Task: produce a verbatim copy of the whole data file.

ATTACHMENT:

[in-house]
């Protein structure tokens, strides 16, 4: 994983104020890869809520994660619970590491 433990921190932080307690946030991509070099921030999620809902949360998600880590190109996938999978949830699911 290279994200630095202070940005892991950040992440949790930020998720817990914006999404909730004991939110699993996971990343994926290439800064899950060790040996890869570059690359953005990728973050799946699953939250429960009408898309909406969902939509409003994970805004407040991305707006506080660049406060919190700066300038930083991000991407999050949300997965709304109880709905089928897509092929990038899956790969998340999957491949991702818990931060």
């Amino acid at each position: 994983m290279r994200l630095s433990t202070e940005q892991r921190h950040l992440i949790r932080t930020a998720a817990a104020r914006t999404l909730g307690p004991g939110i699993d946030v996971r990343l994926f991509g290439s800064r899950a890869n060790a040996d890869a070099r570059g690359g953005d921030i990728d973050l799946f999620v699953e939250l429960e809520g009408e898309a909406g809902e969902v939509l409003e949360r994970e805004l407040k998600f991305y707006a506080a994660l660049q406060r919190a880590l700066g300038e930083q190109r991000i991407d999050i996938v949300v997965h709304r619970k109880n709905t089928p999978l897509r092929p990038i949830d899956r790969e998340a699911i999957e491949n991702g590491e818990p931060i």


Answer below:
[in-house]
């Protein structure tokens, strides 16, 4: 994983104020890869809520994660619970590491 433990921190932080307690946030991509070099921030999620809902949360998600880590190109996938999978949830699911 290279994200630095202070940005892991950040992440949790930020998720817990914006999404909730004991939110699993996971990343994926290439800064899950060790040996890869570059690359953005990728973050799946699953939250429960009408898309909406969902939509409003994970805004407040991305707006506080660049406060919190700066300038930083991000991407999050949300997965709304109880709905089928897509092929990038899956790969998340999957491949991702818990931060």
């Amino acid at each position: 994983m290279r994200l630095s433990t202070e940005q892991r921190h950040l992440i949790r932080t930020a998720a817990a104020r914006t999404l909730g307690p004991g939110i699993d946030v996971r990343l994926f991509g290439s800064r899950a890869n060790a040996d890869a070099r570059g690359g953005d921030i990728d973050l799946f999620v699953e939250l429960e809520g009408e898309a909406g809902e969902v939509l409003e949360r994970e805004l407040k998600f991305y707006a506080a994660l660049q406060r919190a880590l700066g300038e930083q190109r991000i991407d999050i996938v949300v997965h709304r619970k109880n709905t089928p999978l897509r092929p990038i949830d899956r790969e998340a699911i999957e491949n991702g590491e818990p931060i």